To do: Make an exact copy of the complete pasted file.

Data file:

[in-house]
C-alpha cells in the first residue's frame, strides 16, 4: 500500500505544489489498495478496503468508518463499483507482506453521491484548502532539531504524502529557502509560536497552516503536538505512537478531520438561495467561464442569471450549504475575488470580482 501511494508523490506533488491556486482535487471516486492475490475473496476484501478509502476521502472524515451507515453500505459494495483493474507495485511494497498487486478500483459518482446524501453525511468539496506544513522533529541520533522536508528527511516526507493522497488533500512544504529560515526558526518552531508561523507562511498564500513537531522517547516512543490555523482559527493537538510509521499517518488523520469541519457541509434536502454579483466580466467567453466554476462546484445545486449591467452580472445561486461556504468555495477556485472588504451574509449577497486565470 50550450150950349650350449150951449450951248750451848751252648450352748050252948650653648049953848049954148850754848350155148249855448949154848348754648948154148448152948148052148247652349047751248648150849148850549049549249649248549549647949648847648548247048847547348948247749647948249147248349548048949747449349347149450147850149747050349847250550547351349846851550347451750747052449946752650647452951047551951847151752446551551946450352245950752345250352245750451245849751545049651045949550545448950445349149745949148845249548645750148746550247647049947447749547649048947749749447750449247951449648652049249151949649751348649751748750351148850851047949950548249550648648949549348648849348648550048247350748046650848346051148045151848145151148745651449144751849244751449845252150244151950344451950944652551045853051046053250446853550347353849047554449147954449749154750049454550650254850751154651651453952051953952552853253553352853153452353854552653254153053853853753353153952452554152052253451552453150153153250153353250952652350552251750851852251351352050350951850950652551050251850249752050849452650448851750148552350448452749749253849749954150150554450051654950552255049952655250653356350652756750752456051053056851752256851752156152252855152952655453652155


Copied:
[in-house]
C-alpha cells in the first residue's frame, strides 16, 4: 500500500505544489489498495478496503468508518463499483507482506453521491484548502532539531504524502529557502509560536497552516503536538505512537478531520438561495467561464442569471450549504475575488470580482 501511494508523490506533488491556486482535487471516486492475490475473496476484501478509502476521502472524515451507515453500505459494495483493474507495485511494497498487486478500483459518482446524501453525511468539496506544513522533529541520533522536508528527511516526507493522497488533500512544504529560515526558526518552531508561523507562511498564500513537531522517547516512543490555523482559527493537538510509521499517518488523520469541519457541509434536502454579483466580466467567453466554476462546484445545486449591467452580472445561486461556504468555495477556485472588504451574509449577497486565470 50550450150950349650350449150951449450951248750451848751252648450352748050252948650653648049953848049954148850754848350155148249855448949154848348754648948154148448152948148052148247652349047751248648150849148850549049549249649248549549647949648847648548247048847547348948247749647948249147248349548048949747449349347149450147850149747050349847250550547351349846851550347451750747052449946752650647452951047551951847151752446551551946450352245950752345250352245750451245849751545049651045949550545448950445349149745949148845249548645750148746550247647049947447749547649048947749749447750449247951449648652049249151949649751348649751748750351148850851047949950548249550648648949549348648849348648550048247350748046650848346051148045151848145151148745651449144751849244751449845252150244151950344451950944652551045853051046053250446853550347353849047554449147954449749154750049454550650254850751154651651453952051953952552853253553352853153452353854552653254153053853853753353153952452554152052253451552453150153153250153353250952652350552251750851852251351352050350951850950652551050251850249752050849452650448851750148552350448452749749253849749954150150554450051654950552255049952655250653356350652756750752456051053056851752256851752156152252855152952655453652155